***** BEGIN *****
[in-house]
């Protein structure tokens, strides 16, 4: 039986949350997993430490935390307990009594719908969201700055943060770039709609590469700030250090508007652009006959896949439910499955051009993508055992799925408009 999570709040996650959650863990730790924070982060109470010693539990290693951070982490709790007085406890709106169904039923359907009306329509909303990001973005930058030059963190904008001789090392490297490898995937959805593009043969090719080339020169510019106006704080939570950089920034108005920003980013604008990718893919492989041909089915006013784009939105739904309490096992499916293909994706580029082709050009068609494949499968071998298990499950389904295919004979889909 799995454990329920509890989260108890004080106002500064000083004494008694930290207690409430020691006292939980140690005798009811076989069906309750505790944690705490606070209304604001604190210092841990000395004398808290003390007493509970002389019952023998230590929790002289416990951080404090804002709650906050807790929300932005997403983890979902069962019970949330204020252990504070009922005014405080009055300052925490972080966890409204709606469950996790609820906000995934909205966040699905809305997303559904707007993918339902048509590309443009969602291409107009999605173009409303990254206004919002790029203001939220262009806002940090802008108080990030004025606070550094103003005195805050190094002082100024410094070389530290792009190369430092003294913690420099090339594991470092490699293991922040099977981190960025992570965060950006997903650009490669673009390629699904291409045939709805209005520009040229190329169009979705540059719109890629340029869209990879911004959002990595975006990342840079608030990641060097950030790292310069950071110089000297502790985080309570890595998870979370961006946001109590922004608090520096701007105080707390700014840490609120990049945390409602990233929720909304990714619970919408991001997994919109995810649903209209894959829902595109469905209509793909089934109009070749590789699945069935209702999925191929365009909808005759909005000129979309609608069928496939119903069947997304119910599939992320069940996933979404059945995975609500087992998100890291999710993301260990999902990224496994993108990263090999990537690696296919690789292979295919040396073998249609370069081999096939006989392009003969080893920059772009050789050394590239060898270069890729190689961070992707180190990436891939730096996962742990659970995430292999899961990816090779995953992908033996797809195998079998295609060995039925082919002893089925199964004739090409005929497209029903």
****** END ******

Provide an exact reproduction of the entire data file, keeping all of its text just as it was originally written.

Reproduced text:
[in-house]
């Protein structure tokens, strides 16, 4: 039986949350997993430490935390307990009594719908969201700055943060770039709609590469700030250090508007652009006959896949439910499955051009993508055992799925408009 999570709040996650959650863990730790924070982060109470010693539990290693951070982490709790007085406890709106169904039923359907009306329509909303990001973005930058030059963190904008001789090392490297490898995937959805593009043969090719080339020169510019106006704080939570950089920034108005920003980013604008990718893919492989041909089915006013784009939105739904309490096992499916293909994706580029082709050009068609494949499968071998298990499950389904295919004979889909 799995454990329920509890989260108890004080106002500064000083004494008694930290207690409430020691006292939980140690005798009811076989069906309750505790944690705490606070209304604001604190210092841990000395004398808290003390007493509970002389019952023998230590929790002289416990951080404090804002709650906050807790929300932005997403983890979902069962019970949330204020252990504070009922005014405080009055300052925490972080966890409204709606469950996790609820906000995934909205966040699905809305997303559904707007993918339902048509590309443009969602291409107009999605173009409303990254206004919002790029203001939220262009806002940090802008108080990030004025606070550094103003005195805050190094002082100024410094070389530290792009190369430092003294913690420099090339594991470092490699293991922040099977981190960025992570965060950006997903650009490669673009390629699904291409045939709805209005520009040229190329169009979705540059719109890629340029869209990879911004959002990595975006990342840079608030990641060097950030790292310069950071110089000297502790985080309570890595998870979370961006946001109590922004608090520096701007105080707390700014840490609120990049945390409602990233929720909304990714619970919408991001997994919109995810649903209209894959829902595109469905209509793909089934109009070749590789699945069935209702999925191929365009909808005759909005000129979309609608069928496939119903069947997304119910599939992320069940996933979404059945995975609500087992998100890291999710993301260990999902990224496994993108990263090999990537690696296919690789292979295919040396073998249609370069081999096939006989392009003969080893920059772009050789050394590239060898270069890729190689961070992707180190990436891939730096996962742990659970995430292999899961990816090779995953992908033996797809195998079998295609060995039925082919002893089925199964004739090409005929497209029903």